The First Lady as Columnist
By Debra Durocher
Getting her name into newspapers prior to the election might be more difficult for Hillary Rodham Clinton than keeping it out. If she wants her name to appear as a byline, that is.
Debra Durocher is an assistant editor at The New Republic.
Newspaper editors are watching the First Lady's weekly syndicated column very carefully for shifts from commentary to campaign propaganda. If and when they spot campaign fodder, some newspapers don't run it.
Clinton uses "Talking it Over" to tell readers what she thinks they should think about issues inside and outside the Beltway: support programs for young parents, good; Martin Luther King Jr.'s message of love, good; "scandal-mongering" over Whitewater, bad.
In mid-January, around the time Clinton wrote about Whitewater, Oregonian Editor Sandra Mims Rowe stopped running the column, which the Los Angeles-based Creators Syndicate began distributing to about 100 papers last July. (Though not the same 100, about the same number of papers carry the column now.) "I thought it was too political, or bordering on too political, especially during an election year," Rowe says.
Like the Boston Globe, the Los Angeles Times and the New York Daily News, the Portland paper wanted to try the First Lady's column when it debuted. Rowe says she hoped for an insider's view of White House life, but as the campaign neared, she worried that the copy seemed increasingly political and decided to pull it. "Hillary Clinton's a serious woman," Rowe says. "None of us should have expected her to do a backstairs-at-the-White-House column."
As part of Clinton's effort to defrost her image, her column was intended to give readers a chance to see different facets of the First Lady--perhaps the lawyer and the politico, but also the wife and mother. Eleanor Roosevelt, the First Lady's prototype, wrote a daily column called "My Day" for more than two decades that was hailed for its honesty and lack of pretension. But Clinton is scrutinized by a vastly different media, and her column is seen as a potential parrot of the administration's line.
Some journalists see no problem if Clinton writes partisan columns, arguing that strong opinions make for better copy. San Jose Mercury News columnist Joanne Jacobs says editors and readers should expect a skew to Clinton's writings, especially in an election year. "If she has anything to say, it should be political," she says.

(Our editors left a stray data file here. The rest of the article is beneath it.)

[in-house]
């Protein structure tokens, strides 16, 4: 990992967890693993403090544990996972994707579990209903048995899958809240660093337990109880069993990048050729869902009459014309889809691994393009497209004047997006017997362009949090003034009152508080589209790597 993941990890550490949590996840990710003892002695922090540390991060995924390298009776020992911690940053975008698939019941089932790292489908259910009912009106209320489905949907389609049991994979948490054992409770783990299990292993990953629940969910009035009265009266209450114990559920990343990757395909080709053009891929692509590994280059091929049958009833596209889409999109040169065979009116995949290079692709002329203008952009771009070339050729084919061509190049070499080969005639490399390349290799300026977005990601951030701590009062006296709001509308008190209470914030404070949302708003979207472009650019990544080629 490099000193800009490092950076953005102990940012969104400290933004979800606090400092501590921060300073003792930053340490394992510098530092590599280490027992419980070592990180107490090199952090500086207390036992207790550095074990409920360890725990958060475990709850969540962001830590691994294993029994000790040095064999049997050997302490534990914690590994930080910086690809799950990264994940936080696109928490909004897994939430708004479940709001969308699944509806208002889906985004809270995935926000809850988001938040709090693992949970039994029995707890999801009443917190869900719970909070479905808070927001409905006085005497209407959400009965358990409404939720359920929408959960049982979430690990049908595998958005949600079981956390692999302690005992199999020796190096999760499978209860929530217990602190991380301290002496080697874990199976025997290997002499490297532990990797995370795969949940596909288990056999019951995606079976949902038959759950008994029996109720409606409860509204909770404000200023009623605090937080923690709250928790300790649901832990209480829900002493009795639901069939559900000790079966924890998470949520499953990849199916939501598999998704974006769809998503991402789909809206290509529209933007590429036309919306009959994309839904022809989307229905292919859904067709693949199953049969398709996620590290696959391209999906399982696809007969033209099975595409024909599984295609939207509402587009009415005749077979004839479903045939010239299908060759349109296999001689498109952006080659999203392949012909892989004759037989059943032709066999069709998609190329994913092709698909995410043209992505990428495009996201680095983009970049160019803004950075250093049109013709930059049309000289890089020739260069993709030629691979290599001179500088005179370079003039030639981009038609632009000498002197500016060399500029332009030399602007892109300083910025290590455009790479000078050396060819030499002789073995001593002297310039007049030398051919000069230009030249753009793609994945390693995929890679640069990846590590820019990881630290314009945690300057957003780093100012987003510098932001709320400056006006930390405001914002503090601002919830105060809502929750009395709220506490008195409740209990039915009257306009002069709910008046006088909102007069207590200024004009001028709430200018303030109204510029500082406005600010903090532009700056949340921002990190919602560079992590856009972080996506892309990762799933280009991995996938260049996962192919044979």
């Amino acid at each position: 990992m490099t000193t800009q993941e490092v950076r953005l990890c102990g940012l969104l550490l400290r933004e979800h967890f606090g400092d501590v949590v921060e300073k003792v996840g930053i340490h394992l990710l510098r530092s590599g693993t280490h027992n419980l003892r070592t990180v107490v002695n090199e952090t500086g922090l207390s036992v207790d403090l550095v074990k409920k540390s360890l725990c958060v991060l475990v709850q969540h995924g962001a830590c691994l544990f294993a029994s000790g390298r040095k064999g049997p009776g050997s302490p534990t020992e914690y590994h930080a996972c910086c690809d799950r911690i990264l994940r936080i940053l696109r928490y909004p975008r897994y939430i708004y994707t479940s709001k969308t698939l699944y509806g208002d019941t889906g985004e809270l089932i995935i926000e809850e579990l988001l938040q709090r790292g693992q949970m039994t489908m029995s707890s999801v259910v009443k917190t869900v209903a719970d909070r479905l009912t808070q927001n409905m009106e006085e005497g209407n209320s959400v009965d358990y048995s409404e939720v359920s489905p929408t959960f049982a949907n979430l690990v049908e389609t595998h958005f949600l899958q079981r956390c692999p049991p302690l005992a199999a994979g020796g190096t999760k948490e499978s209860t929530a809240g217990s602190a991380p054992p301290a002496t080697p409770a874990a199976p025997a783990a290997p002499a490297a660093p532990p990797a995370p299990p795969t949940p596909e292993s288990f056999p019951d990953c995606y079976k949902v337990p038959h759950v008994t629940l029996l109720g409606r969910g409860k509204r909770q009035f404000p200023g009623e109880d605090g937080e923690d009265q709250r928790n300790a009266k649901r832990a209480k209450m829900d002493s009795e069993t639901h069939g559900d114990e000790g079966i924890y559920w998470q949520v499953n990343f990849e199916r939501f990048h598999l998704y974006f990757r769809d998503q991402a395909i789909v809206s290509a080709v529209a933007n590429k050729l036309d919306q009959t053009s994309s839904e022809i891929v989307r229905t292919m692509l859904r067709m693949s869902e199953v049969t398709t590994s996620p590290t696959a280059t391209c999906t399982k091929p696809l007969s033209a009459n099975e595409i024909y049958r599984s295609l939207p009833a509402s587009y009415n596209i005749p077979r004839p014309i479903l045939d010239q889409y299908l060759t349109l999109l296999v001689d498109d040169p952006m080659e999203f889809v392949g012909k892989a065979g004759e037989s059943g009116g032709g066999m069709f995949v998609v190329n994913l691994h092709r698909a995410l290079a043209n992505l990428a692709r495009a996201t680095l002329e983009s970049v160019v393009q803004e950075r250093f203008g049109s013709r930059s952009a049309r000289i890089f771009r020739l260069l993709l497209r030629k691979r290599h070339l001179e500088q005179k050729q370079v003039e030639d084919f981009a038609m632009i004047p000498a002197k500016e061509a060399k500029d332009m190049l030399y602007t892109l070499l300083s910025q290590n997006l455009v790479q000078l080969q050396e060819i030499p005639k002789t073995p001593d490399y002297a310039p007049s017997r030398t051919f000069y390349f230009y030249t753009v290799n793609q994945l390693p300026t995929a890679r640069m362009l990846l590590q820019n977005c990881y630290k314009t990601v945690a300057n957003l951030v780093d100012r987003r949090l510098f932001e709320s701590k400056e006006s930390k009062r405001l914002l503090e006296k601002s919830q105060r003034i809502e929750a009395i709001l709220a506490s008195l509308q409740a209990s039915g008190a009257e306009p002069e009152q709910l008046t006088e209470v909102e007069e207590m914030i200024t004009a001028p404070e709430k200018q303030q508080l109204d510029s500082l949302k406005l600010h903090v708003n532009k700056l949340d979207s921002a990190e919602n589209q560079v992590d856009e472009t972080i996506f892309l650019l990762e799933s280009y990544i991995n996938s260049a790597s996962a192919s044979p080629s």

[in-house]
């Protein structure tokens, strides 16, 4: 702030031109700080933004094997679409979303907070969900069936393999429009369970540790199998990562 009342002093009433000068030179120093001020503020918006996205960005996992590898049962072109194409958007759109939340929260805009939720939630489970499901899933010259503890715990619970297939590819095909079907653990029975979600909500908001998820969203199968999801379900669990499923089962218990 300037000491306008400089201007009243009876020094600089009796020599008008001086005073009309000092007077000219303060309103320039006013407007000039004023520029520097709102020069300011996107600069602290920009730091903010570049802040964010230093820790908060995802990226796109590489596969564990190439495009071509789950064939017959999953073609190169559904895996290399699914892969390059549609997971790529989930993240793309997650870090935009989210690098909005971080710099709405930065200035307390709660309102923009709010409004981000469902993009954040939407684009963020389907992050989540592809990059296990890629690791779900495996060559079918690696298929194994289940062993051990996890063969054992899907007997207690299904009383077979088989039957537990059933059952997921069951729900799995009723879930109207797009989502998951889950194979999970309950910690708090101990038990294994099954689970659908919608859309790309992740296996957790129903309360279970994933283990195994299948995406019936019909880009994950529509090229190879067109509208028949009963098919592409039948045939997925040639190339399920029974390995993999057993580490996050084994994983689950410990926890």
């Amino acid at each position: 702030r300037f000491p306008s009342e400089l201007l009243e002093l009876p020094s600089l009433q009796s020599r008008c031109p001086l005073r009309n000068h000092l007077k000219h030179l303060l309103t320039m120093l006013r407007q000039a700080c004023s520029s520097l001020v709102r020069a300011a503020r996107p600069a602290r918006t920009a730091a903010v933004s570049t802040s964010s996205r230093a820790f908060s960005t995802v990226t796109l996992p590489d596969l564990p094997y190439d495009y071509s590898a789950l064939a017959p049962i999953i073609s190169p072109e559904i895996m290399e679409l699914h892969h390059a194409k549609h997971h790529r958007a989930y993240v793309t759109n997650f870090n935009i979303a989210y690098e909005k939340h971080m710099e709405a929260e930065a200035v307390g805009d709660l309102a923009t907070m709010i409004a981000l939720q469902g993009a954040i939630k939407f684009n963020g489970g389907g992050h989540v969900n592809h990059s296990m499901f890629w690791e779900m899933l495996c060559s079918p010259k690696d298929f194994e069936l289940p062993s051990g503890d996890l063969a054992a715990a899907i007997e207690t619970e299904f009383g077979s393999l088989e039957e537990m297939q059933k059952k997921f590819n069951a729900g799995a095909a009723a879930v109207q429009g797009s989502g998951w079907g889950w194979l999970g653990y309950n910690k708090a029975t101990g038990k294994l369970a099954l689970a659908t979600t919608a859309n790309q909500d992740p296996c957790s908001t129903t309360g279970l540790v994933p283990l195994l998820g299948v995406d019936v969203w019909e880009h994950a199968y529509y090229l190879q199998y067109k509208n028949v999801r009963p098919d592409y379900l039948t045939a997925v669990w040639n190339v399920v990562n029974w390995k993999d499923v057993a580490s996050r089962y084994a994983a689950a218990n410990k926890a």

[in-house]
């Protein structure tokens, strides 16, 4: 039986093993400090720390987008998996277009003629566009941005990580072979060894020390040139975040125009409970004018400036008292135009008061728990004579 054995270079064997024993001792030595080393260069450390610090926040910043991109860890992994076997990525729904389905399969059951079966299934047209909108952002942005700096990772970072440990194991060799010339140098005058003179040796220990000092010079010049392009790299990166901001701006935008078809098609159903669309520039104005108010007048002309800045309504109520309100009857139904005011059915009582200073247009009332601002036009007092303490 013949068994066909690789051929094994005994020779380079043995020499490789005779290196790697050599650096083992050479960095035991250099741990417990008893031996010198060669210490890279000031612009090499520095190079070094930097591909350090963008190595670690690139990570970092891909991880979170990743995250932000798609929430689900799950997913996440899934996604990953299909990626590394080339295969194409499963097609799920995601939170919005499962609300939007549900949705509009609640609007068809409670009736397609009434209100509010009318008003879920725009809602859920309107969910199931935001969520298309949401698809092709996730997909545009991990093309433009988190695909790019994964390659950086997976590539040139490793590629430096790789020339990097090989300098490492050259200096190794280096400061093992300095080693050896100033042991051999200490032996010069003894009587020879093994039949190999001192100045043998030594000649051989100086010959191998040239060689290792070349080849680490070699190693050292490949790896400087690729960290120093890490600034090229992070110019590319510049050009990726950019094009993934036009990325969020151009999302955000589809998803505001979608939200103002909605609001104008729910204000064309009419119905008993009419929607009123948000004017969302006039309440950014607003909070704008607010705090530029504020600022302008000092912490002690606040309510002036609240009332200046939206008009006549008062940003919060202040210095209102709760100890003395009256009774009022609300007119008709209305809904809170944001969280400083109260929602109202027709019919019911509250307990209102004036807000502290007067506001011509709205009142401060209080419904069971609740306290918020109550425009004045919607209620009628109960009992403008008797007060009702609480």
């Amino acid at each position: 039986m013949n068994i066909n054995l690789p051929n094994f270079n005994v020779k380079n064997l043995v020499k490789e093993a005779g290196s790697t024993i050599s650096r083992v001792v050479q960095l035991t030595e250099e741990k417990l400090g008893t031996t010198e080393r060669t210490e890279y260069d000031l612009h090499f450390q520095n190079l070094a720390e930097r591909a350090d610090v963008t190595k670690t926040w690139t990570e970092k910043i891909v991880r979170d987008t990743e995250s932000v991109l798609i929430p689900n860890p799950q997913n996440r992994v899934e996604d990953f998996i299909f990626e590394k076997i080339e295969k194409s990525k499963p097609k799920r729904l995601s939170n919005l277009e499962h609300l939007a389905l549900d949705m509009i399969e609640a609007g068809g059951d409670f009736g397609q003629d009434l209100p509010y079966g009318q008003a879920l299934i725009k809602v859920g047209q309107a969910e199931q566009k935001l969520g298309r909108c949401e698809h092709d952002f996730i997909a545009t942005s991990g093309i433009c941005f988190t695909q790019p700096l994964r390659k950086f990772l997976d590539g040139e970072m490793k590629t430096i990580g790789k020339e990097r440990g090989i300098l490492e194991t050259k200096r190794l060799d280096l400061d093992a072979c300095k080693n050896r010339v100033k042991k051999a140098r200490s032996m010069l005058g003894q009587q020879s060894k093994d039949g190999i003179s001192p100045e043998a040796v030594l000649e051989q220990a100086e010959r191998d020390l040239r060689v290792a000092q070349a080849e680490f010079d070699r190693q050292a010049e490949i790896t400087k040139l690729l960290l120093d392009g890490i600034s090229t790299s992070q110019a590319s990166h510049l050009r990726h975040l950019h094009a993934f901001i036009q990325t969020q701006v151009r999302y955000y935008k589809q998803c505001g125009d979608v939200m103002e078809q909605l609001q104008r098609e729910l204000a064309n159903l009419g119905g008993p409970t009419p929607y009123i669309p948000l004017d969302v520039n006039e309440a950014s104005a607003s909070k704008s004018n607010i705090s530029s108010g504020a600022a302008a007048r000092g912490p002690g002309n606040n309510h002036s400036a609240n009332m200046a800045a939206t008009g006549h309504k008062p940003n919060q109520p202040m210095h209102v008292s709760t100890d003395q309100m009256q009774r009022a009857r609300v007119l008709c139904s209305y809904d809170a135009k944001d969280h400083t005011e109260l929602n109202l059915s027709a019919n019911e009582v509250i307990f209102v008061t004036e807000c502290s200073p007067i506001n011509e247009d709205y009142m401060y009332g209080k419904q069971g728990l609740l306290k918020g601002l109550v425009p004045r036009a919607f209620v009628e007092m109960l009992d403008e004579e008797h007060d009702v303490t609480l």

Detroit News Editorial Page Editor Thomas Bray, who recently suspended the column for the duration of the campaign, says he had high hopes that Clinton's column would include punchy copy, but that ultimately he was disappointed. "We've felt that many of the columns seem too content-free," he says. "This being an editorial page, we're more interested in what she has to say about issues."
In an August critique of Clinton's journalistic dabbling, Jacobs wrote, "A columnist's agenda should be to inform the public...or stir vigorous debate on critical issues, or to raise hell." Jacobs argues that none of these things inform Hillary's writing. "The column's an image rehabilitation project for her," she says.
Undeterred by critics' complaints, Lissa Muscatine, the First Lady's speechwriter, says journalists aren't Clinton's target audience--the public is. "She hasn't written columns that could in any way be viewed as part of a partisan political campaign," she says. "At the same time, she's not shy about what she believes, and she's not about to become shy just because it's an election year."
Muscatine adds that the First Lady--sans ghostwriter--has succeeded in her original intent: "Her point is to be able to share her observations and experiences in the White House and as First Lady directly with the people, unfiltered," says Muscatine.
Much of Clinton's writing has been folksy. She has written about quality time the first family has spent in Wyoming and the stress of Chelsea wanting a driver's license. The lack of friction ultimately led some papers to cancel the column, as the Seattle Times did in January. "We were curious to see what the First Lady had to say to readers," Seattle Times Editorial Page Editor Mindy Cameron says. "Not much, it turns out."
Chicago Tribune Washington Bureau Chief James Warren says that if he were an editorial page editor his concern would be more with the punch of the prose than with the column giving political mileage to the Clinton campaign. "My desire would be to juice it up more," Warren says. "I'd be interested in selling something people might really want to read."###